- "Mario Kart 8," the latest in the popular series, was released Friday
- It comes as Nintendo's Wii U suffers from lackluster sales
- Nintendo is hoping the software will help sell hardware
- Early signs are good -- Wii U sales are up big in the UK
It's the gaming industry's gold standard, once named by Guinness World Records as the most influential video game in history.
Now, Nintendo is turning to "Super Mario Kart" once again, hoping the beloved, 22-year-old franchise can save sales of its faltering Wii U console.
"Mario Kart 8" was released on Friday. It comes at a time when once dominant Nintendo has already slashed its sales forecast for the Wii U down to just 3.6 million for the current fiscal year.
By comparison, sales of Sony's PlayStation 4 console, released nearly a year after the Wii U, have already eclipsed the Nintendo's total Wii U sales since its 2012 launch.
Among the 5 million Wii U titles sold this fiscal year, "Super Mario 3D World" and "New Super Mario Bros. U" have been among the most popular, and a new "Super Smash Bros." title, featuring Mario alongside other classic video game characters, is due later this year.
But "Mario Kart 8" might be the Japanese company's best chance for the popular plumber to help the slow-selling console regain its footing.
Early results are promising.
Nintendo reported the game sold 1.2 million units across Japan, Europe and the Americas during its first weekend.
The game's release in the United Kingdom corresponded with a 666% increase in Wii U sales there, according to a British retail tracking company. Nearly 82% of the consoles sold in the UK during that time were part of a bundle deal that included "Mario Kart 8."
No exact figures were available in the report, from the Association for UK Interactive Entertainment. But it was reportedly the best week of sales yet for a Wii U title and "Mario Kart 8" was the nation's second-best selling title behind highly anticipated "Watch_Dogs," which is available for Xbox One, Xbox 360, Playstation 4, PlayStation 3 and Windows PCs (A Wii U version is coming later this year).
"The early response to Mario Kart 8 demonstrates that the best days for Wii U are still ahead," said Nintendo of America president and COO Reggie Fils-Aime in a press release.
Mario Kart has always been a boon for the console it was released on since "Super Mario Kart" hit for the Super Nintendo Entertainment System (SNES) 22 years ago.
"Mario Kart Wii" sold more than 35 million copies since its release in 2008. That's more than the total number of Wii U games sold, according to numbers released by Nintendo.
Long-time fans are always looking forward to a "Mario Kart" game when they get their new device and "Mario Kart 8" is no exception.
"Nintendo's developers are always looking for new and interesting elements to bring to a franchise," said Marc Franklin, director of public relations for Nintendo of America. "It's a delicate balance to preserve the feel and integrity of a beloved franchise like 'Mario Kart' while also making it fresh for longtime players."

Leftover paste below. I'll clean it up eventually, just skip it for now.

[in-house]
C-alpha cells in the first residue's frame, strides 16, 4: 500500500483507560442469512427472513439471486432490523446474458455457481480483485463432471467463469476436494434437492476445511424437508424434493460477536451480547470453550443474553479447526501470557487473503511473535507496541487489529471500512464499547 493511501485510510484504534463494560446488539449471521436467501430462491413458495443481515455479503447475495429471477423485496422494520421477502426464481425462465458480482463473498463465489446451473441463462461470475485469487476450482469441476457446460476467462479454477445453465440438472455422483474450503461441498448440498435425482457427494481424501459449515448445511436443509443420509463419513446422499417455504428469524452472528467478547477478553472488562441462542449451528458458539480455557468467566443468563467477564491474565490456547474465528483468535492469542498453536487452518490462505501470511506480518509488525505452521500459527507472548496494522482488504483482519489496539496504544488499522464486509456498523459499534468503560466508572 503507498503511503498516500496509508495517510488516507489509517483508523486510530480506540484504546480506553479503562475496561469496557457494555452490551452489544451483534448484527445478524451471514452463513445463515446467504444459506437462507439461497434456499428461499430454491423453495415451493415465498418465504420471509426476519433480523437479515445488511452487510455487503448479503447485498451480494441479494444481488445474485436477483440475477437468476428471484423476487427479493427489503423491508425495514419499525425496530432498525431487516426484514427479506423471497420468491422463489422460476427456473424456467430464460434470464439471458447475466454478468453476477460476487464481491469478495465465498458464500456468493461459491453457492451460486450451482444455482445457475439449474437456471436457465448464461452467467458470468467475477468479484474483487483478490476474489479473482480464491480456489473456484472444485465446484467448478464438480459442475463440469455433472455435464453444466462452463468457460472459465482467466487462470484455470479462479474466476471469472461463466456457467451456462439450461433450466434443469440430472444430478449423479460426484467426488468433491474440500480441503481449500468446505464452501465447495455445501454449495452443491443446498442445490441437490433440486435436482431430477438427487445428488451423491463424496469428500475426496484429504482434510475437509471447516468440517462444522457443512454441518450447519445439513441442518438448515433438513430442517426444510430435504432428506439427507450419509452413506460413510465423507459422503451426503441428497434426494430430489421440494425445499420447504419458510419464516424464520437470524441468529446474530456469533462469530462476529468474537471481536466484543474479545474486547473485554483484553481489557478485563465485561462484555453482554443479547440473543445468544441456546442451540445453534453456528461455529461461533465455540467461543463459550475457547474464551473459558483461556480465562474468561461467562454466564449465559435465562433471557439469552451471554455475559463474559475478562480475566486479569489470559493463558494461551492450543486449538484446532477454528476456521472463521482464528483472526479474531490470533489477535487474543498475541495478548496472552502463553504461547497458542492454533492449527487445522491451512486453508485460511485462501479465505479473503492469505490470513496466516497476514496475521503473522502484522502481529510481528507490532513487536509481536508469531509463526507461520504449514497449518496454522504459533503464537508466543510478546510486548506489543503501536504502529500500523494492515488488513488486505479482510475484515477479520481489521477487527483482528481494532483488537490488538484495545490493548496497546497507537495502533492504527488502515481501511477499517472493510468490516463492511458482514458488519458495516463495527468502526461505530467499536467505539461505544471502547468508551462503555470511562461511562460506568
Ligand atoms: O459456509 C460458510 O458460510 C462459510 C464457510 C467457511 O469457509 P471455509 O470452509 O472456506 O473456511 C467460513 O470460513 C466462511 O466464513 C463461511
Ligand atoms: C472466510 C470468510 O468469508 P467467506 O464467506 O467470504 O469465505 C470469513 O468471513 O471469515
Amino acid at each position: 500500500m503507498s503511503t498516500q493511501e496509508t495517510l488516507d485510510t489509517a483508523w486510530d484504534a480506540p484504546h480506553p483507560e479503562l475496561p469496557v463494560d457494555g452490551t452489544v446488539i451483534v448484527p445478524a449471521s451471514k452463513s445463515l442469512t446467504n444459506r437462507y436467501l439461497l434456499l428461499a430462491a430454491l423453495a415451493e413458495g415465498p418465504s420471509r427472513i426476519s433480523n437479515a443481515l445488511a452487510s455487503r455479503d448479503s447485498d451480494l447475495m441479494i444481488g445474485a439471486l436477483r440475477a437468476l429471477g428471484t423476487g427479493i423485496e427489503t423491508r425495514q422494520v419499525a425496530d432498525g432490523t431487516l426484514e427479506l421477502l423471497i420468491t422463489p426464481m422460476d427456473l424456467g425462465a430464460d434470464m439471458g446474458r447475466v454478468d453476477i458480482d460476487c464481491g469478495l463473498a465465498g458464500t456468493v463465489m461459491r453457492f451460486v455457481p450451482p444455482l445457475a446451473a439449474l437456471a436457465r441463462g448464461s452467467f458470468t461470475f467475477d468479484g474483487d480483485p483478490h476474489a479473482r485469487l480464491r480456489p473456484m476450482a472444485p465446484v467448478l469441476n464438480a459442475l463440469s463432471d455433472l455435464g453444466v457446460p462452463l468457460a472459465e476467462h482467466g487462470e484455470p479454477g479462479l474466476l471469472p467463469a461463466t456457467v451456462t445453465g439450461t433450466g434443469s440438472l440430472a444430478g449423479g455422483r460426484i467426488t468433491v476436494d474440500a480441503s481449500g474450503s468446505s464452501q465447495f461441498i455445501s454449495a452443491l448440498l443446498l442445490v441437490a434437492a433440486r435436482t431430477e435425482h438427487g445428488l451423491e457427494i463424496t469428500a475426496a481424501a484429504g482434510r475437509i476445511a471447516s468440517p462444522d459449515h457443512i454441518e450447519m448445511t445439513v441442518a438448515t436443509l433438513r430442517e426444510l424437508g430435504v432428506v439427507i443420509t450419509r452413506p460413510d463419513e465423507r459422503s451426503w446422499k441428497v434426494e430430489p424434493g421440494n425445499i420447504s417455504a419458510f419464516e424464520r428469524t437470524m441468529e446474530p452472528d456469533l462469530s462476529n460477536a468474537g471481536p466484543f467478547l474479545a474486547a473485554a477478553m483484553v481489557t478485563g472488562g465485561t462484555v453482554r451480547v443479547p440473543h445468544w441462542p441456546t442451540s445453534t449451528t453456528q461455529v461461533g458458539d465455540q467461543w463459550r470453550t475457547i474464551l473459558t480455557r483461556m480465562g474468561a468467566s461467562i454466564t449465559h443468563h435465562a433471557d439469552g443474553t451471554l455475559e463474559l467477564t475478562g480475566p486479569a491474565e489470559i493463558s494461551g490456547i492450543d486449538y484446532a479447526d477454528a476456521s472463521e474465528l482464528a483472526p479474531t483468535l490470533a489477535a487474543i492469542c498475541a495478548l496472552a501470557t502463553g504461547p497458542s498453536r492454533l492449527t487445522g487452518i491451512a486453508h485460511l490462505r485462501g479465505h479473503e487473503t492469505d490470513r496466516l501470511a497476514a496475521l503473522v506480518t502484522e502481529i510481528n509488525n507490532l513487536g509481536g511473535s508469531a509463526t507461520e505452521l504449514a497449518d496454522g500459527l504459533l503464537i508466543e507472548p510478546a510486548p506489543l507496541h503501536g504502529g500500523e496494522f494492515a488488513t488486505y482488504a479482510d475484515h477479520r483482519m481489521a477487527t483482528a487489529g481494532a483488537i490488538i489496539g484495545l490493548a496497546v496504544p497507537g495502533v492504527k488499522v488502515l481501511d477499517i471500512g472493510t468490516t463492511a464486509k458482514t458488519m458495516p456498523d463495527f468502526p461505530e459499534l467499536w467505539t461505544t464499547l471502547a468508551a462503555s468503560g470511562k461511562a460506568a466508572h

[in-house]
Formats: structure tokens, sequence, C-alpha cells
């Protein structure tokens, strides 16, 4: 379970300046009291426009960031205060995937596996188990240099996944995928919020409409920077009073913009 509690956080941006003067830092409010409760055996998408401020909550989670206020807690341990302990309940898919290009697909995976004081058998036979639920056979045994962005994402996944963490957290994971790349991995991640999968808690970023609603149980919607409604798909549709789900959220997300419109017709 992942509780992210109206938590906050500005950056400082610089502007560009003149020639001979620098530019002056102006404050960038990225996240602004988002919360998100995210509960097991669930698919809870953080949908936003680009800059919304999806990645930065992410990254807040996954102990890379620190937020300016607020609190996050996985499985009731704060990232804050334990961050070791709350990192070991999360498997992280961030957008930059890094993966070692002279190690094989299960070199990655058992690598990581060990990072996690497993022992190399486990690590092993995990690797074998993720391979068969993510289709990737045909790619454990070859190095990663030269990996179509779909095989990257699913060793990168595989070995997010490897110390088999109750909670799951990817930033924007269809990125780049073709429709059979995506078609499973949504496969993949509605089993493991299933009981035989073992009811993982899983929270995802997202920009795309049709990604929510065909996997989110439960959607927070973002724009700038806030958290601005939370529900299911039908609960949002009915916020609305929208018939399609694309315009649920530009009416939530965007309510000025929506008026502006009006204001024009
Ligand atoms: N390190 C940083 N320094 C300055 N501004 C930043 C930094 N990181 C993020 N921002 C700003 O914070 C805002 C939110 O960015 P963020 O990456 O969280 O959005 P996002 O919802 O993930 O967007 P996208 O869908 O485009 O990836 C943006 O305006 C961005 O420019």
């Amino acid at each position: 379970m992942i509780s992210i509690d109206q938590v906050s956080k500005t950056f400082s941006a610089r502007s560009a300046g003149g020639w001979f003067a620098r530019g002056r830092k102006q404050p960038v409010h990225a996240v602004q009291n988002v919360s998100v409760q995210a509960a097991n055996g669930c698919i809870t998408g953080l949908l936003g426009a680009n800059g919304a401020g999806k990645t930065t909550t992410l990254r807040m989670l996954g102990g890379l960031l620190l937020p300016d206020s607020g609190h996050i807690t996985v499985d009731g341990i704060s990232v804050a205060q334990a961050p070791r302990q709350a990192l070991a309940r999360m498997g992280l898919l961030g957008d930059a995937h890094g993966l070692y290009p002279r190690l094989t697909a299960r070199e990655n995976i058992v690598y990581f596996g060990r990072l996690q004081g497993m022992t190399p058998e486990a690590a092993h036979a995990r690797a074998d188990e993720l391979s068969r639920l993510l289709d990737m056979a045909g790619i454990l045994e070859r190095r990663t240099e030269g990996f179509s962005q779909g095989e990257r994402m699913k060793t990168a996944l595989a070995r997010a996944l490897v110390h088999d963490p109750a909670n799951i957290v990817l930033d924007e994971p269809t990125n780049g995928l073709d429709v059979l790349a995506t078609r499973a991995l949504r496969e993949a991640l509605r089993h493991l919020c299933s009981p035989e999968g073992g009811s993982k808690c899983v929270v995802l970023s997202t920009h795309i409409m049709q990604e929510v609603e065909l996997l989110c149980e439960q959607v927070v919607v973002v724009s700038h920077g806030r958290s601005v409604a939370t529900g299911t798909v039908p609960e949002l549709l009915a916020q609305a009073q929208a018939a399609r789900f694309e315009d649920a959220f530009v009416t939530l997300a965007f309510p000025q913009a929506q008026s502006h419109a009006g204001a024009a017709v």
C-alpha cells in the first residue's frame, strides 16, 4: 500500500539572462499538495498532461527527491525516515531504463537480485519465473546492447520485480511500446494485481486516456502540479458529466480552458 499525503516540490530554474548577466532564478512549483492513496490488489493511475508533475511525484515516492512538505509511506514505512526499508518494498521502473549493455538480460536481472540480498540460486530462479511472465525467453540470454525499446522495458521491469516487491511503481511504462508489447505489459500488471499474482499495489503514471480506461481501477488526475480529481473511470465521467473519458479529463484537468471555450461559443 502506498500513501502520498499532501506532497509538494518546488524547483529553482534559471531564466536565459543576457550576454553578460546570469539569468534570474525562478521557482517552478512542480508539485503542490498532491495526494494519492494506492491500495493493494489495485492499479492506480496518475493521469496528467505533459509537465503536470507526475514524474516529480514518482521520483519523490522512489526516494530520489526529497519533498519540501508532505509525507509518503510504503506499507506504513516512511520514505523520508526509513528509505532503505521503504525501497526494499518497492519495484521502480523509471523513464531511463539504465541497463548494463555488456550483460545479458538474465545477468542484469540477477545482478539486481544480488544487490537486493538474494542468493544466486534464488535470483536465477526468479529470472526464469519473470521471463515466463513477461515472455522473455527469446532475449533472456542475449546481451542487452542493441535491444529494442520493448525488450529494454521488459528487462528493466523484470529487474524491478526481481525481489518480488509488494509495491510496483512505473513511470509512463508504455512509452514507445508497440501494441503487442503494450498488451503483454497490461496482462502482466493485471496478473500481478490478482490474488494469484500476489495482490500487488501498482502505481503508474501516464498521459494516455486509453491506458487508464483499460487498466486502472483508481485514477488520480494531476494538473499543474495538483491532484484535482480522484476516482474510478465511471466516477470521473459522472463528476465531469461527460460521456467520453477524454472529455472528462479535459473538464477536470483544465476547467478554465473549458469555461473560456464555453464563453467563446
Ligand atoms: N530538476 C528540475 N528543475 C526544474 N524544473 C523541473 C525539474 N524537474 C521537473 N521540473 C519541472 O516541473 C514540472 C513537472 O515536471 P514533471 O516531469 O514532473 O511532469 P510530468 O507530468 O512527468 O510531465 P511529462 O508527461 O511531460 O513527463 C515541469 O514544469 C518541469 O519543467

Since the new title will remain a Wii U exclusive, Nintendo hopes that well-established fan love will push gamers off the fence and get them to buy the new console. Franklin didn't directly answer a question about whether "Mario Kart" will boost sales over the long haul, but he sounded upbeat.
"There's no doubt that 'Mario Kart' is one of Nintendo's most enduring franchises, and we're grateful it has been well-received by fans," he said. "As always, it'll be up to fans to decide whether this installment lives up to its pedigree. Based on initial reviews and fan reactions, we're very encouraged."
"Mario Kart 8" has drawn mostly positive critical reviews from nearly all corners of the gaming press.
Gameplay features were designed to deliver a fan experience that is new, yet true to what players love about the franchise. They include "anti-gravity" racing, new weapons (including a Super Horn that finally can deflect the franchise's dreaded blue Spiny Shell), and a high-definition look.
The game also includes new racers, karts and courses never seen in previous Mario Kart games, Franklin said.
But it could be an uphill struggle. In a pre-release analysis, gaming site Polygon predicted "Mario Kart 8" will be the worst selling title in the franchise's history because of the relatively small number of Wii U consoles sold.
If all 6.2 million or so Wii U owners bought a copy, it would still be the second-worst selling title. The site projected "Mario Kart 8" will sell fewer than 2 million units by next spring, based on past sales vs. the number of consoles that existed for each of those games.
Of course, Polygon acknowledges, if the game does indeed spur new console purchases, that number could trend upward -- though probably not enough to match the blockbuster sales of previous "Kart" titles.
At least publicly, Nintendo remains bullish on its games-first policy and thinks "Mario Kart 8" is a big part of it.
"Nintendo is preparing for a very strong first-party software line-up that people really want to try out," Nintendo President Satoru Iwata told CNN last June when the company let people try out six new Wii U titles including "Mario Kart 8."
"By selling the software, we'd like to expand the hardware sales of the Wii U system. That's our message. Software sells hardware."